The idea, then, was to promote export-led growth: Foreign investors were invited to make in India, not necessarily for India. But few investors have been attracted by this prospect, and India’s share in the global exports of manufactured products remains around 2 per cent — China’s is around 18 per cent.

Why has Make in India failed to deliver?

First, a large fraction of the Indian FDI is neither foreign nor direct but comes from Mauritius-based shell companies. Indian tax authorities suspected that most of these investments were “black money” from India, which was routed via Mauritius.

Second, the productivity of Indian factories is low. According to a McKinsey report, “workers in India’s manufacturing sector are almost four and five times less productive, on average, than their counterparts in Thailand and China”. This is not just because of insufficient skills, but also because the size of the industrial units is too small for attaining economies of scale, investing in modern equipment and developing supply chains.

The reasons for companies being small are also dictated by the stringent labour regulations, which are more complicated for plants with more than 100 employees. Government approval is required under the Industrial Disputes Act of 1947 before laying off any employee and the Contract Labour Act of 1970 requires government and employee approval for simple changes in an employee’s job description or duties.

Infrastructure is also a problem area. Although electricity costs are about the same in India and China, power outages are much higher in India. Moreover, transportation takes much more time in India. According to Google Maps, it takes about 12.5 hours to travel the 1,213 km distance between Beijing to Shanghai. A Delhi to Mumbai trip of 1,414 km, via National Highway 48, in contrast, takes about 22 hours. Average speeds in China are about 100 km per hour, while in India, they are about 60 km per hour.

Railways in India have saturated while Indian ports have constantly been outperformed by many Asian countries. The 2018 World Bank’s Global Performance Index ranked India 44th among 160 countries. Singapore was ranked seventh, China 26th and Thailand 32nd. The average ship turnaround time in Singapore was less than a day; in India, it was more than 2 days.

Bureaucratic procedures and corruption continue to make India less attractive for investors. It has made progress in the World Bank’s Ease of Doing Business index, but even then, is ranked 77 among 190 countries. India ranks 78 out of 180 countries in Transparency International’s Corruption Perception Index. To acquire land to build a plant, for instance, remains difficult. India has slipped 10 places in the latest annual Global Competitiveness Index compiled by Geneva-based World Economic Forum (WEF).

Opportunities and Challenges

There was clearly a contradiction in the attempt to attract foreign investors to 'Make in India' before completing the reforms of labour and land acquisition laws. Liberalisation is not the panacea for all that ails the economy, but it is a prerequisite if India intends to follow an export-oriented growth pattern.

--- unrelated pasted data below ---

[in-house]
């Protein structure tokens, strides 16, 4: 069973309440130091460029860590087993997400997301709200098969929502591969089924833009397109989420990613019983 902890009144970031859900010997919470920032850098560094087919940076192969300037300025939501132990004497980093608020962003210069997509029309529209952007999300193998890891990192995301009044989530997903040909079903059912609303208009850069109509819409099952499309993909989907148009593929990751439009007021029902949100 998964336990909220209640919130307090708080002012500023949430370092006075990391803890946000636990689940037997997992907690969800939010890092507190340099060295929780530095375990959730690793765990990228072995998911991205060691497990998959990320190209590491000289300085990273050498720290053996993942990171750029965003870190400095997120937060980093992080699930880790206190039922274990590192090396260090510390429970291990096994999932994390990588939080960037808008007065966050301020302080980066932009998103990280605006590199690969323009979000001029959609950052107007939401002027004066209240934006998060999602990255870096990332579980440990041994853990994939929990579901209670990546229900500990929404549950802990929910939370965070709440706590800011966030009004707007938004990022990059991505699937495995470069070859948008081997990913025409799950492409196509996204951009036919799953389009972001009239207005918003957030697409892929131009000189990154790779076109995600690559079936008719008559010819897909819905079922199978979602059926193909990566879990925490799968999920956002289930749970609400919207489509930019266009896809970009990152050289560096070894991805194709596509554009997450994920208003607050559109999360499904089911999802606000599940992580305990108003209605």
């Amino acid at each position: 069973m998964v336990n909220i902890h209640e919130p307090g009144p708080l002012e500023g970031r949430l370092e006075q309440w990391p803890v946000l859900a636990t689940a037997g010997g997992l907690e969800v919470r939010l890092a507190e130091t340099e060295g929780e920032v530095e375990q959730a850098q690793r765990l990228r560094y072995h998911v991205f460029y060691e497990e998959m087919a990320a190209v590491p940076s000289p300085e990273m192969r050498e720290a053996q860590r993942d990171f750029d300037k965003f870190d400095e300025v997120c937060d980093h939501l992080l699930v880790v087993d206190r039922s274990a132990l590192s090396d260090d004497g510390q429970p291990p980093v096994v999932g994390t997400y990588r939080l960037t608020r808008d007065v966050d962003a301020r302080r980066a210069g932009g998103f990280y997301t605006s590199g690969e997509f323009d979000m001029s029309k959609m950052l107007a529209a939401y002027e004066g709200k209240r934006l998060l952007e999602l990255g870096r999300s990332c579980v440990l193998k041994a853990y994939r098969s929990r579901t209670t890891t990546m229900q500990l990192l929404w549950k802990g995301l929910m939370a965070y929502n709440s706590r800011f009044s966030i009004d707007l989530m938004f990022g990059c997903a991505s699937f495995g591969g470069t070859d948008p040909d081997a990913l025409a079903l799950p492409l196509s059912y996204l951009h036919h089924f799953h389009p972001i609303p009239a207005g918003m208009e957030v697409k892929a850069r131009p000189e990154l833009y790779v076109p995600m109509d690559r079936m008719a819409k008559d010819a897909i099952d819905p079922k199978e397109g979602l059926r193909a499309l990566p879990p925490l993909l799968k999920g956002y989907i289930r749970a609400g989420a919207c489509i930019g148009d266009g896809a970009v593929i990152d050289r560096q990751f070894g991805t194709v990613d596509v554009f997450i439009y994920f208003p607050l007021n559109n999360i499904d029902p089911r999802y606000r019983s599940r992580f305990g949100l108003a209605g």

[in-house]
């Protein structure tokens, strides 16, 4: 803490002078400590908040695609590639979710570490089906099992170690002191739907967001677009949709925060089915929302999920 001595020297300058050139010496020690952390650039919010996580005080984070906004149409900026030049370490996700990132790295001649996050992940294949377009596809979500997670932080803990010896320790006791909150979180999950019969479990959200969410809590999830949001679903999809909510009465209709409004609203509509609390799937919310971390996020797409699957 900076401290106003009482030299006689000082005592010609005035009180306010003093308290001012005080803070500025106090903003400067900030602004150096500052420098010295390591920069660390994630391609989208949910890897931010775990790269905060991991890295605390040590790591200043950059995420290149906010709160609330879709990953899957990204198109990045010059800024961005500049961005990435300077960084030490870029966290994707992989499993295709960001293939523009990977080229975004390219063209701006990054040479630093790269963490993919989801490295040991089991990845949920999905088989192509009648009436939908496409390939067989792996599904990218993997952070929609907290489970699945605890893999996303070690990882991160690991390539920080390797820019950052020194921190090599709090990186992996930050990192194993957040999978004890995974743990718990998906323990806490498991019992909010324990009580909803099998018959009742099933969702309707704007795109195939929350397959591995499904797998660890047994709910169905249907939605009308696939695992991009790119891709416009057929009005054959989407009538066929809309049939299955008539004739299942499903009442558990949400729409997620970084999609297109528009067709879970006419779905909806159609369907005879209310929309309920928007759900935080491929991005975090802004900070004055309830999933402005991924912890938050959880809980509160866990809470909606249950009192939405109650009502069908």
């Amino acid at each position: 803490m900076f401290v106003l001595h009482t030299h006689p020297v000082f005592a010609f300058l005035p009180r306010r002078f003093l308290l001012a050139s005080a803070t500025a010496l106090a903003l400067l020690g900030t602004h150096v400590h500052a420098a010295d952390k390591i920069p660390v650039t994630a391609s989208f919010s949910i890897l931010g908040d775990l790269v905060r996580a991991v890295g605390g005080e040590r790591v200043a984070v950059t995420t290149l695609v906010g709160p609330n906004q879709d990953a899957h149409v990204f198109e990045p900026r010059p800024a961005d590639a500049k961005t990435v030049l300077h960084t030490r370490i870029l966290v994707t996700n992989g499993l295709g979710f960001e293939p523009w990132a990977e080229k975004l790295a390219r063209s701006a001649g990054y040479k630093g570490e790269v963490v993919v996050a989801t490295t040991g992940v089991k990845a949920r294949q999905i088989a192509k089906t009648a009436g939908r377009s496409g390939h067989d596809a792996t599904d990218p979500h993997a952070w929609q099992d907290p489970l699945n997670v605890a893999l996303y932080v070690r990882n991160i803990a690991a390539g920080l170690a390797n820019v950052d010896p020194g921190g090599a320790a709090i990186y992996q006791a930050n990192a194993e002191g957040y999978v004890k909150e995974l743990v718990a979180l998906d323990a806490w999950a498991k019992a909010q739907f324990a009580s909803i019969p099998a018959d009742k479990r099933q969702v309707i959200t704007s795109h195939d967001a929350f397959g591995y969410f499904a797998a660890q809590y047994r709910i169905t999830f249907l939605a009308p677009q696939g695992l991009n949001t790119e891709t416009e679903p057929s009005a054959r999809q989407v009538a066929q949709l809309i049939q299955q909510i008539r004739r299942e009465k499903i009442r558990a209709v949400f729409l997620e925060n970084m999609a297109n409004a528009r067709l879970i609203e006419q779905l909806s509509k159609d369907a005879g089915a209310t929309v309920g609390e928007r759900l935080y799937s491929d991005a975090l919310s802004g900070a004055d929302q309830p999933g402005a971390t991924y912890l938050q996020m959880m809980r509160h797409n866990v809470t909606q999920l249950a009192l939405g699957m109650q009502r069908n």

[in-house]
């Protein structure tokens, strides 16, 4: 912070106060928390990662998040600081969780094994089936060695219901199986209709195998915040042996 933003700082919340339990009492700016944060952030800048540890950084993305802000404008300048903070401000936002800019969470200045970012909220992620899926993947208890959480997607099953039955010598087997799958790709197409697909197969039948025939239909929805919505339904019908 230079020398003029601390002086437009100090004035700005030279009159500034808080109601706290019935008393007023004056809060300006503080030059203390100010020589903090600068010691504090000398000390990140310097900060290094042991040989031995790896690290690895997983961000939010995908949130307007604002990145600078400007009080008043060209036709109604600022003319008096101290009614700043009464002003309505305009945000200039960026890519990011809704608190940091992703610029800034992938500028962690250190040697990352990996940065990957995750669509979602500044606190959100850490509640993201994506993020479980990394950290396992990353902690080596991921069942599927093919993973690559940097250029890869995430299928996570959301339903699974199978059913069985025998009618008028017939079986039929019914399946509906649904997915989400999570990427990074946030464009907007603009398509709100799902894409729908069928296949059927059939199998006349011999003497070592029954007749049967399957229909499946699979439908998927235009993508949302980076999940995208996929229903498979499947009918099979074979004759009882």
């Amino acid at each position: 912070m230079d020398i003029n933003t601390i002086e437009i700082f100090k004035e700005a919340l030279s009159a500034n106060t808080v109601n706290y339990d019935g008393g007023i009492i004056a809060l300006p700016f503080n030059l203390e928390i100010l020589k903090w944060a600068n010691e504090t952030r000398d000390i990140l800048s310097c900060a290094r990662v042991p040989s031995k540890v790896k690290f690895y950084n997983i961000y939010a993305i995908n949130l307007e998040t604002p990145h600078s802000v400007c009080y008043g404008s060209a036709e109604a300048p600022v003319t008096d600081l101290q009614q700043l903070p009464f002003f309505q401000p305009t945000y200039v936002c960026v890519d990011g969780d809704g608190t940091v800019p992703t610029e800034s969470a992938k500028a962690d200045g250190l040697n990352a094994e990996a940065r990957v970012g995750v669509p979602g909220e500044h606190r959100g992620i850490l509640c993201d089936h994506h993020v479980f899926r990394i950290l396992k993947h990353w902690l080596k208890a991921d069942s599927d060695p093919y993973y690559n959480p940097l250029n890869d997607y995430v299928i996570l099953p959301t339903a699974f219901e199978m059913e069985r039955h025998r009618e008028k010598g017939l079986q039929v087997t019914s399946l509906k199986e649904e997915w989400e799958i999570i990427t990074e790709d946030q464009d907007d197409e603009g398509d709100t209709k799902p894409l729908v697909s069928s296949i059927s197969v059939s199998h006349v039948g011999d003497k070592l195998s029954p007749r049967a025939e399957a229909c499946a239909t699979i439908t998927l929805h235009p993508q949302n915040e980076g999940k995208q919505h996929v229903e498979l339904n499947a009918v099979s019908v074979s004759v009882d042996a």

A significant move in this direction was made last month with the reduction of the company tax from about 35 to about 25 per cent (at least on paper), a rate comparable with most of India’s neighbours. This reform is also consistent with the government’s effort to compete with South East Asian countries, in particular, to attract FDIs.

This competition has acquired a new dimension in the context of the US-China trade dispute. After the Trump administration increases tariffs on Chinese exports to the US, several companies will shift their plants from China to other Asian countries. Some of them have already done so. According to the Japanese financial firm Nomura, only three of the 56 companies that decided to relocate from China moved to India. Of them, Foxconn is a major player which will be now assembling its top-end iPhones in India. Whether other big multinationals will begin to show interest at manufacturing in India remains to be seen.

But India will have to face another external challenge too as it sees capital fleeing the country. The net outflow of capital has jumped as the rupee has dropped from 54 a dollar in 2013 to more than 70 to a dollar in 2019, at a time when oil is becoming more expensive.

Way Forward

Our country has democratic style of governance and hence it becomes much more crucial to ensure holistic development of the society. Unlike China we cannot go ahead with an iron fist, we need to be sensible while going for land acquisitions and ensure that the final yield of a project supersedes the loss to the land looser or the environment. Having a suitable and uniform land acquisition policy and creating a land bank according to the fertility of soil nature will help reduce a lot of problems.

Many a times industry personnel are not ready to go to remote places; connecting these remote barren lands and providing the suitable infrastructure for industry becomes the responsibility of the government.

While there is no doubt that promoting Indian manufacturing is the way forward for the economy, one often ponders how the government is going to tackle these sensitive issues. Certain archaic laws need to be changed, but the worker class needs to be made a part of this change. They should not be left out while framing the laws that are going to affect them the most.

According to Arvind Subramanian, the former Chief Economic Adviser India needs to grow at the rate of 8 % for the next twenty years to provide jobs for the entire population. This is not a small task and requires far sightedness from the current and subsequent governments. To ensure long term growths and build a nation which is sustainable as well as self-reliant, India needs to take strong measures. “Make in India” is one of the correct initiatives which must succeed in order to promote India as an investment destination and to establish India as a global hub for manufacturing, design and innovation.

General Studies Paper- III

  • Topic: Indian Economy and issues relating to planning, mobilization of resources, growth, development and employment.
  • Topic: Effects of liberalization on the economy, changes in industrial policy and their effects on industrial growth.